Have you ever noticed that people often get stressed out over things that either A) don't matter or B) they have no control over? As an objective observer, it can be pretty funny to watch as someone taps their foot, looks at their watch for the hundredth time, and starts to fume when the train is late.
I see this unnecessary worry a lot in the workplace, too. Our numbers are low! We're going to miss our deadline! Someone made a mistake—let's all panic and look for scapegoats in case someone tries to suggest that I had something to do with this shortcoming! We're all going to be fired!
It just doesn't make sense. Getting upset that your ride isn't here yet doesn't make it arrive any faster—you're going to be late even if your face gets all red and your blood pressure rises. And panicking about work stress only makes you less capable of coming up with creative solutions to fix problems. (Though, I admit it's pretty hard to see it when you're the one in panic mode!)
I'd like to propose a different way of dealing with unpleasant and stressful situations. Calmness. In yoga class, when you're in a difficult pose you can choose to focus on how uncomfortable you are during the last five breaths of a hold, or you breathe more deeply and realize that in just a few moments you'll move on to something else. It's all going to be OK.
What if you could recognize that the stress reaction in life is a choice (and a bad one at that), and you have the power to make a different choice instead? It's empowering!
In the work situation, sometimes it only takes one voice of reason to shift the whole group mentality from one of panic into a problem-solving mode. Isn't this what great leaders do so fabulously? At the worst, let's say a grumpy co-worker who is particularly high strung poo-poos your ideas and notes the lack of urgency (that's another word for stress) in your tone. You can't win them all, but if you take a step back, can you see how silly your colleague looks? Sure, you should treat him with even more kindness and compassion because he's having a rough day (and we've all been there). But maybe it's just a little bit gratifying to know that the most obnoxious of co-workers might get annoyed by your mellow vibe, but deep down they know you're right and they wish they knew your secret to staying so calm? This is my goal.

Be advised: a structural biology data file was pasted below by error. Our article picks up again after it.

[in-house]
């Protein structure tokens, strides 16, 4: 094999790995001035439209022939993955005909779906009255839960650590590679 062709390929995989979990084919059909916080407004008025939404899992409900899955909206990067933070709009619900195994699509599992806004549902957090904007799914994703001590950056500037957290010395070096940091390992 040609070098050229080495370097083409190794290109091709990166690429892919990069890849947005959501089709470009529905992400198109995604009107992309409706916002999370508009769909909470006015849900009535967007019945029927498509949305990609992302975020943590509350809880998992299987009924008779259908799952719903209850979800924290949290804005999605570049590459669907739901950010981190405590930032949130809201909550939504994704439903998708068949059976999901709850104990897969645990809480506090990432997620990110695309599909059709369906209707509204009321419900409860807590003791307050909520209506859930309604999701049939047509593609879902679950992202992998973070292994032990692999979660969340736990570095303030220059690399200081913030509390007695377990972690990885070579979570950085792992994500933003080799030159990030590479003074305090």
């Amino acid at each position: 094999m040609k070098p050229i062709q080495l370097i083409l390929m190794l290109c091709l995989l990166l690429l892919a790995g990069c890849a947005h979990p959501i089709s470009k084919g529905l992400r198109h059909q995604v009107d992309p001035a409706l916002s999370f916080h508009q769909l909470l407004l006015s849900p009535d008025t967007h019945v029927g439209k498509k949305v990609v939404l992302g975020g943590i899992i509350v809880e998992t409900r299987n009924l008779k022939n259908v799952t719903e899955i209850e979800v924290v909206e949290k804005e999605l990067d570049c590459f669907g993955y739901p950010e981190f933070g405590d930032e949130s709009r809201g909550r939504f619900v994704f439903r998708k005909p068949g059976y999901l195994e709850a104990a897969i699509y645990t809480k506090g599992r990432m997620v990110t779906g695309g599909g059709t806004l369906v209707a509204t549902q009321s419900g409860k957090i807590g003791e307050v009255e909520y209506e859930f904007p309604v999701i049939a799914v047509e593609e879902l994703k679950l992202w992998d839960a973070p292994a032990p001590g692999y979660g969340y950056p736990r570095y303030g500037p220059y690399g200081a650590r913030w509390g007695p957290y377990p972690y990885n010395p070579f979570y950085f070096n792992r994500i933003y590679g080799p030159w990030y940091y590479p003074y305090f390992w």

When I notice my stress reaction kicking in unnecessarily I take a deep breath and ask myself a few questions:
Will freaking out help this situation? The answer is almost always no.
What's the worst possible outcome of this? Unless it threatens someone's life directly or is a matter of national security it's probably nothing that you can't overcome. (And who wants to have a freaked out doctor or president? Not me!)
Remember the last time you freaked out over a similar situation?Does it seem like a big deal now? There are many times I can't even remember the last freak out because it was so insignificant.
When all else fails, I try to take myself out of the situation and see the humor in it. Seriously? You're getting all red-faced and flustered because your doctor is a few minutes late for your appointment?
Are you really so important that the world will stop turning if you are a few minutes late to you next appointment? No. No you are not.